I was at dinner the other night, speaking about food while we were eating, when Janette told us that her husband had been trying to make aioli sauce. He had first tried to make it in a blender, but had given up in frustration, but after watching an episode of Anthony Bourdain’s ‘No Reservations’ in Provence, France, he saw that the traditional method uses a mortar and pestle. While watching the old French woman making the aioli, Anthony says “It’s very gentle, the process…You gotta be careful. You have to keep your voice down. Show a little respect for the process…”. Janette said that after watching the show he sat down quietly and carefully made some amazing aioli. The process she described made me want to try it myself.
Aioli (pronounced eye-oh-lee) is similar to garlic mayonnaise, but different. The difference is hard to determine and probably comes down to its method of production. Mayonnaise can be made from different types of oil, but aioli is only ever made from olive oil. Though I’m sure you could just take some mayonnaise and mix in some crushed garlic, the process of making aioli using a motar and pestle is a reason in itself to make it from scratch, as well as the amazing, pungent, delicious sauce that results from your efforts. On a scale of 1 to 10, the taste of this sauce is 11 and it is well worth taking the effort to making yourself.
Aioli is said to be ‘the butter of Provence’, probably because of its hilly nature which is more suitable for goats, sheep and olive trees than cows. Today aioli is closely associated with Provence, though it is probably derived from the Roman sauce ‘aleatum’ which was made from garlic and olive oil. Also in Catalonia, Spain, the same sauce is called Allioli, but it doesn’t contain eggs.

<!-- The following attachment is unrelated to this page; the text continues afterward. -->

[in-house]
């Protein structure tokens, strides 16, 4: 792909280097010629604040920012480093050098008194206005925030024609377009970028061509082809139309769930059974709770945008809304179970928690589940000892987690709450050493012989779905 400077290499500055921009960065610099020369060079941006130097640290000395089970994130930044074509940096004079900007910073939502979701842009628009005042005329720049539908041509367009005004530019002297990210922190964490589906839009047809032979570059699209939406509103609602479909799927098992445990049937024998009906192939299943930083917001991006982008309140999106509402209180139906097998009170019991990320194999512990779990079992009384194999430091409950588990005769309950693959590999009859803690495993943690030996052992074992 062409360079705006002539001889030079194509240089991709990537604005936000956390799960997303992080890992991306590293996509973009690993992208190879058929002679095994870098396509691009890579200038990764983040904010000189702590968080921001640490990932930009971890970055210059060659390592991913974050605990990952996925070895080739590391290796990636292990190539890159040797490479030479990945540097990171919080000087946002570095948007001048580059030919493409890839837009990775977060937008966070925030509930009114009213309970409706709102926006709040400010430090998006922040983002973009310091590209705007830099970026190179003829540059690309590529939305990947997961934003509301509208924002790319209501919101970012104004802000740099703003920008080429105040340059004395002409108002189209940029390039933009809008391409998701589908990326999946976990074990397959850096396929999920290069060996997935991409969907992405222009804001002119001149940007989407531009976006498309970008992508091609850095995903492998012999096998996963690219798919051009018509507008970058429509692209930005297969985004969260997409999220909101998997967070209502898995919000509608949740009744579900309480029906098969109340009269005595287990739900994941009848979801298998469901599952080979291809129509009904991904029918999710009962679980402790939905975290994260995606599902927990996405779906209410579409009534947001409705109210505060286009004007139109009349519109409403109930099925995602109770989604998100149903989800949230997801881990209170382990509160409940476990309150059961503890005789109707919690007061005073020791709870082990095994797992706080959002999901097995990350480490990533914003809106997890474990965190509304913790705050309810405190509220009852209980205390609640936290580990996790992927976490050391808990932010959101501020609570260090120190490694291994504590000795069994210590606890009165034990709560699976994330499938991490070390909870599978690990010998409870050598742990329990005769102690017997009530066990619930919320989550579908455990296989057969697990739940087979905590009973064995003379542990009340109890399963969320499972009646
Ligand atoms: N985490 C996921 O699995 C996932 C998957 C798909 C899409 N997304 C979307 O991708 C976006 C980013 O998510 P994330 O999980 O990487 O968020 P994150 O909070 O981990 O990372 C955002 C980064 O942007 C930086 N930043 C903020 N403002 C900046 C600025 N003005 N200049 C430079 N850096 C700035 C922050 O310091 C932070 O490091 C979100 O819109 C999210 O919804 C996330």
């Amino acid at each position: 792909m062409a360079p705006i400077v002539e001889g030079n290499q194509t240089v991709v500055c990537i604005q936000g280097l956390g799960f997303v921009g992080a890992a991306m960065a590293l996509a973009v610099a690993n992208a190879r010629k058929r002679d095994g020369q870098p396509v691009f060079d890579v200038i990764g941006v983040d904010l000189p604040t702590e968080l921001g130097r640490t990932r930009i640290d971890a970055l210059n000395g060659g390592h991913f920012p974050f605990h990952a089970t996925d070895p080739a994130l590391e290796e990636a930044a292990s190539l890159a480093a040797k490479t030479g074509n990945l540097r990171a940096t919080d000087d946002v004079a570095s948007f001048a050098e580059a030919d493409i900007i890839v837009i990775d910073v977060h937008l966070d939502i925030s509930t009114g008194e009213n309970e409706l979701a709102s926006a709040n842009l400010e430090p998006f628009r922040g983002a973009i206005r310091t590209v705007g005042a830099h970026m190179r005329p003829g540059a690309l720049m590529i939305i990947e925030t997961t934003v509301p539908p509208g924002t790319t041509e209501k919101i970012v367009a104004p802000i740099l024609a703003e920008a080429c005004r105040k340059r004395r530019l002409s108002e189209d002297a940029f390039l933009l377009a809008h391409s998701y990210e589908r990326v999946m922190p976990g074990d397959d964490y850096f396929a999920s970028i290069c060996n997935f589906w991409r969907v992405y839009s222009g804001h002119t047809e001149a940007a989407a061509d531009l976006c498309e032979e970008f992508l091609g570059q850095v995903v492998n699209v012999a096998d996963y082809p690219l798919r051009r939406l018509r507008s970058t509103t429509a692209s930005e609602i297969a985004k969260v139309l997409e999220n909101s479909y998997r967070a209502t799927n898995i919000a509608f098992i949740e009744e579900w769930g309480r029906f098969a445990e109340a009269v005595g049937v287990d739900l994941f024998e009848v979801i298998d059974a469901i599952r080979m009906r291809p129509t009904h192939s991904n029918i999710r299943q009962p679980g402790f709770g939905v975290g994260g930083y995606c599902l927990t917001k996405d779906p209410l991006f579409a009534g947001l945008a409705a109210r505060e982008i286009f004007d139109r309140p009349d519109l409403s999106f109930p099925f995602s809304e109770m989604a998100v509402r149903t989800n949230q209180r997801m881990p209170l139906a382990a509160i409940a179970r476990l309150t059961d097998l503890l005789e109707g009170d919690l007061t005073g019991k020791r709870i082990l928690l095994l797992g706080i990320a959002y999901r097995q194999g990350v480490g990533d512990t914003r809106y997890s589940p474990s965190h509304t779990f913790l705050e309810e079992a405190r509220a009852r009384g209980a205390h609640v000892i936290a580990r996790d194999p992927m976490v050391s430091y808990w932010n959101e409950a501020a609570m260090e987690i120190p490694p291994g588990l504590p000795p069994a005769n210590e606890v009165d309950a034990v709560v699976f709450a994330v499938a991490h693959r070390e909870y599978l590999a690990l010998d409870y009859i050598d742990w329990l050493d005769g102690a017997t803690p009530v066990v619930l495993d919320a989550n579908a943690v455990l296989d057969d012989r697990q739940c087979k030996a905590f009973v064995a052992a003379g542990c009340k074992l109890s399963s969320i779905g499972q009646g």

- 3 medium cloves of garlic, sliced
- 0.5 tsp of coarse salt such as kosher or sea salt
- 1 egg yolk
- 1.5 tsp of lemon juice
- 0.5 cups (118ml) of extra virgin olive oil
- Freshly ground black pepper
First prepare your ingredients to hand. Take the phone off the hook, turn off the television, clear your mind and find a quiet place to work. Put the salt and the garlic into the mortar, and using the pestle crush the garlic into a smooth, creamy paste.
Add the egg yolk and the lemon juice, and mix to combine.
With one hand slowly, smoothly and methodically turn the pestle around the mortar in continuous circles. With the other hand add a single drop of olive oil to the mortar while continue to turn the pestle. Add another drop once the first has been fully incorporated. Continue this process, small drops of oil at a time, until the mixture starts to thicken and an emulsion forms, then you can add a bit more oil at a time. However DO NOT try to hurry the process, as the emulsion may split and the oil separates. It should take about 10 minutes. Once all the oil has been absorbed, add some black pepper.
Aioli can last up to 2 weeks in the refrigerator if you can stop yourself from eating it all in one sitting. As well as spreading it on bread like butter, it makes a great dip for vegetables, or to accompany fish or chicken. In Provence it is quite common to have aioli as the centrepiece in ‘Le Grand Aïoli’ which is boiled fish, usually cod, but sometimes chicken, boiled eggs and a selection of vegetables such as green beans, potatoes, carrots or whatever is in season at the time.